4 thoughts on “CAPCS and Metropolitan Baptist Church

  1. Thanks for this important update. Please keep us posted as more information is available and more meetings occur. I know the community is interested in this issue because of the high turnout for the first public meeting on this issue, held last month.

  2. What exactly is the problem or concern with having a church in the neighborhood? I would like to see the same effort and zeal that has been put in to object to a church moving into the neighborhood with cleaning up the drugs and crime in the area. I would like to see community leaders and the District Government have meetings and conversations on getting rid of crime and putting citizens to work in this neighborhood. Leaders need to deal with the problems at hand and not invent ones. Meetings and observations need to be conducted on how to stop the selling of drugs on the corners, escalating murder rates, alarming dropout rates and overwhelming joblessness. Where are the summaries on those types of meetings? The Black Church was established to provide spiritual and social awareness. Black Churches has long been the centers of communities, serving as schools to educate the citizens, taking up social welfare functions, such as providing for the poor, and going on to establish schools, orphanages and prison ministries. The Black Church is a beacon of hope for those in despair. The Black Church is a place where the disconnected aspects of humanity can be molded into a harmonious whole. So, tell me community leaders and the District Government what problem do you have with a “Church” that is helping and supporting citizens? Moreover, when have churches and schools been a problem in a community?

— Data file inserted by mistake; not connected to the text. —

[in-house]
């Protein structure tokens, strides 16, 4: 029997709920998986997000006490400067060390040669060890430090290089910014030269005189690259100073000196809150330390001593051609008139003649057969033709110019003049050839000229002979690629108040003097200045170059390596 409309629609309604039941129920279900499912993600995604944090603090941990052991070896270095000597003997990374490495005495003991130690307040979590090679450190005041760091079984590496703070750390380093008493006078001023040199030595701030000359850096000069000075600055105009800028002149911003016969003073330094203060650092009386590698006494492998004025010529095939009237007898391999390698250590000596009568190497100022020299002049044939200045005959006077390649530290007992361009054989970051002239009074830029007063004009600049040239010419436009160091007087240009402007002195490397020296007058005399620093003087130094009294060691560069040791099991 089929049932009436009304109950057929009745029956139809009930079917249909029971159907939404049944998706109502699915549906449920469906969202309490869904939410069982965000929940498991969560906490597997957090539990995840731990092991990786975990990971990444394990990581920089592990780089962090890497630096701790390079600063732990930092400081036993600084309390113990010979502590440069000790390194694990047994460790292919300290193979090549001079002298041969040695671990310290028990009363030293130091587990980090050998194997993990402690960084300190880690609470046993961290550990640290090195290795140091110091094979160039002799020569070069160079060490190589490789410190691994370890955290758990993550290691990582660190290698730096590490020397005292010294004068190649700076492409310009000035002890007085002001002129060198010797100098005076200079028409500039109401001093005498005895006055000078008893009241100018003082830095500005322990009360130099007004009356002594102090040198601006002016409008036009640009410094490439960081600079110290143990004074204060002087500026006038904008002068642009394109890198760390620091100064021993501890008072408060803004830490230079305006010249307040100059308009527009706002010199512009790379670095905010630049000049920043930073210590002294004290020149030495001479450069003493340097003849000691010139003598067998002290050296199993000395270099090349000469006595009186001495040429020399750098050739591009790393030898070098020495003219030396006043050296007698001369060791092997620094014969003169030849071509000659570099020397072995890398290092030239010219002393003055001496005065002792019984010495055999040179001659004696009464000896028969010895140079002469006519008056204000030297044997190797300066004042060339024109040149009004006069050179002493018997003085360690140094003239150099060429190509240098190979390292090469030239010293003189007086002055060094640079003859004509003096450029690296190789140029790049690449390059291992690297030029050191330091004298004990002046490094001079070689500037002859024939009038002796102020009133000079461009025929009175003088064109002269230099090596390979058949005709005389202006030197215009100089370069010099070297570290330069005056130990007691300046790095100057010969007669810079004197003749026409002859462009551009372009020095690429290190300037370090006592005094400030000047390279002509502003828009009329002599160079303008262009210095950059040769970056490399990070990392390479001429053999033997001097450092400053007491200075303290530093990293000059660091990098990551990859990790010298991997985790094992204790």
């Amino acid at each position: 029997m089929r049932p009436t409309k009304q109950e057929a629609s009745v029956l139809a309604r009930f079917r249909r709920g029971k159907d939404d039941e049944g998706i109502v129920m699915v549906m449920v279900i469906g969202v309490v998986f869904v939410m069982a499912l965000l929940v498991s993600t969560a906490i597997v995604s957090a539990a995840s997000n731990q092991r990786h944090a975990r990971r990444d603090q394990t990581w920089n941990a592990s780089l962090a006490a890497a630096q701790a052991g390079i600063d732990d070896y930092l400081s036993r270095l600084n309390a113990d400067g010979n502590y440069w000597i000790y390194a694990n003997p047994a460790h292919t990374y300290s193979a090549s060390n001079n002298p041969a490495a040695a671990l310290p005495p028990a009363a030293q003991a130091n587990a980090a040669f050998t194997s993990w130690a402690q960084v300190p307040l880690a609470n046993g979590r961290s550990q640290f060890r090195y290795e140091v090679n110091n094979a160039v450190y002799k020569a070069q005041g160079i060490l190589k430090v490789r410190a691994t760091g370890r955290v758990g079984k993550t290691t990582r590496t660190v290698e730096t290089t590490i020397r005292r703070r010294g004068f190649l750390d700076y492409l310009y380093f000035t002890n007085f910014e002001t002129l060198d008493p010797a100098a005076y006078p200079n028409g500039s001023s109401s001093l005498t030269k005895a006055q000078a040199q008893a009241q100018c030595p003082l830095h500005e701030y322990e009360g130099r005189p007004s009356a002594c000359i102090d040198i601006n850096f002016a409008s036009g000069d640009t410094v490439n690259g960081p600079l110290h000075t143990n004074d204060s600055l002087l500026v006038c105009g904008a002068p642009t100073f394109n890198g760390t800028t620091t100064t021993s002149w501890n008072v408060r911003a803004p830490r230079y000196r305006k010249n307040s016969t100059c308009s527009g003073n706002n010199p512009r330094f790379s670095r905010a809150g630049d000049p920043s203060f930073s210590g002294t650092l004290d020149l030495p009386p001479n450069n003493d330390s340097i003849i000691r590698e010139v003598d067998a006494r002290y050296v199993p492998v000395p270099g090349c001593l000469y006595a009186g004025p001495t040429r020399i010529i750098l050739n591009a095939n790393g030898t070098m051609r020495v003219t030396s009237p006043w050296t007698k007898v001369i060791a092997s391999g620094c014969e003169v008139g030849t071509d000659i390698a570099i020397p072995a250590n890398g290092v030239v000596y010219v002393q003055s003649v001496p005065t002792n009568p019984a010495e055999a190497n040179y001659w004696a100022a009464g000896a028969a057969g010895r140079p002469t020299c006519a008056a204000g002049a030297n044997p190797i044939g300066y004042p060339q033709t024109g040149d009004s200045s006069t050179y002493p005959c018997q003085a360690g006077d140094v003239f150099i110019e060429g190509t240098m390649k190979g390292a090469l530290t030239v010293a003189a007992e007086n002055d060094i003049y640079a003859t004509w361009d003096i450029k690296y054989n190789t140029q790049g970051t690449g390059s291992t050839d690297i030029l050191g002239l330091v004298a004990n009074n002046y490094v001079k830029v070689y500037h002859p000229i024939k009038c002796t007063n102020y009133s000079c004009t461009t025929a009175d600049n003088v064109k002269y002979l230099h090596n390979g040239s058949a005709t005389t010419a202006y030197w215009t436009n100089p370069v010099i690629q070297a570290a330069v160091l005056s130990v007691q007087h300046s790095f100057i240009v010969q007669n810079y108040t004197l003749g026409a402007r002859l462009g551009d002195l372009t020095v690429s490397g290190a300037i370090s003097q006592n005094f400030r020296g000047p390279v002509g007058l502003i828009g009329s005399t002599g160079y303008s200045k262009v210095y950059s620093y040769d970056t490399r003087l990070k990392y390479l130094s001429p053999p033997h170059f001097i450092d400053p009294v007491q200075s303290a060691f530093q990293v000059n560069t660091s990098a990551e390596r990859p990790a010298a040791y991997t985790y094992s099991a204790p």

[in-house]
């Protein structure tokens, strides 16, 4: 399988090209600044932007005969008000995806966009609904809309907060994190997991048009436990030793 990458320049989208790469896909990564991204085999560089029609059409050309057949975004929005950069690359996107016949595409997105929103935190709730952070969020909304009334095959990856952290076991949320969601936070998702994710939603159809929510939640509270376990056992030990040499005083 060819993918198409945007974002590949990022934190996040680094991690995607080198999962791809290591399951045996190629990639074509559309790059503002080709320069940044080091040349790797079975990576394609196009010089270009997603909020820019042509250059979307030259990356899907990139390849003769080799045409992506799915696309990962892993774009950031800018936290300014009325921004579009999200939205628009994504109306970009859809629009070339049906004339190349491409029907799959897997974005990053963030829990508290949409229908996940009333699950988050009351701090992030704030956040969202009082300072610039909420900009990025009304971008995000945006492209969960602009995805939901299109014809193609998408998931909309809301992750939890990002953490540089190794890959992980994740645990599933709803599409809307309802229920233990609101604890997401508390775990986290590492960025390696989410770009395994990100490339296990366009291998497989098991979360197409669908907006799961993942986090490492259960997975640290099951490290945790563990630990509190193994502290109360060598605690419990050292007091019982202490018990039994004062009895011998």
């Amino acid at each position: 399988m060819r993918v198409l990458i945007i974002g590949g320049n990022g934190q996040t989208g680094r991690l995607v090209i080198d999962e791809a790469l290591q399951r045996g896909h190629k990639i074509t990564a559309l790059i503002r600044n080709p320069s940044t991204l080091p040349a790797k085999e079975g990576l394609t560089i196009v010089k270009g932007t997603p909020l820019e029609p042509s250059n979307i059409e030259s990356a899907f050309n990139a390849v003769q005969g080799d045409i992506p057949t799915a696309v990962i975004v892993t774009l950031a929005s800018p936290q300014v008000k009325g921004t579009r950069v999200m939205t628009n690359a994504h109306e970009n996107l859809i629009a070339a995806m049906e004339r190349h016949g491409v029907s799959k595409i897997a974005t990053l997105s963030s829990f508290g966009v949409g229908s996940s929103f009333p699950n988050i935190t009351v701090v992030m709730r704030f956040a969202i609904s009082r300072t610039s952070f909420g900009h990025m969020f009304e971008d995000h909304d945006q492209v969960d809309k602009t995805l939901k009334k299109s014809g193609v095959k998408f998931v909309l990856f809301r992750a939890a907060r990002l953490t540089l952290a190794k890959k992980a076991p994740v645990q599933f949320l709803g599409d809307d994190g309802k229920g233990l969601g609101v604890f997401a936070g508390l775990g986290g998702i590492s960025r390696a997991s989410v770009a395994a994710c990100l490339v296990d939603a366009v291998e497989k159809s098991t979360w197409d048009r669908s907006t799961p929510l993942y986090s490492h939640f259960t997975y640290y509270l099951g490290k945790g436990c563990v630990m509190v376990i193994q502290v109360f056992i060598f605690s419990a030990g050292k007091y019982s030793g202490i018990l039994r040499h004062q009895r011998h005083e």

1. I don’t think anyone has a problem with the idea of a church in the neighborhood, and in fact many of us have great relations with and are members of churches right in the neighborhood.
      And no one will disagree that our community faces very serious problems like the ones mentioned, and that addressing those will take a lot of effort and zeal on our part. I think many of us in the neighborhood are doing just that, by mentoring area youth, volunteering time and/or resources at local service providers, and letting our leaders know about our concerns with drugs and violent crime. Many of these issues require approaches other than holding meetings.

      However, we as a community also do have concerns about how this particular decision to invite a large congregation into our neighborhood, without any notification, is impacting us. We’ve said repeatedly that we welcome the school into our neighborhood, and are prepared to welcome the church too, so long as everything is done within the law. We are also working on improving communication between the school (and church) and the community, so we can take care of misunderstanding– this is why we meet.

  3. Meetings and observations that address how to stop the selling of drugs on the corners, escalating murder rates, alarming dropout rates and overwhelming joblessness are summarized on the MPD Yahoo Group and They are not inherently openly online (not searchable to non-members). Those meetings predate this blog. You do raise a good point that they can be retroactively contributed here.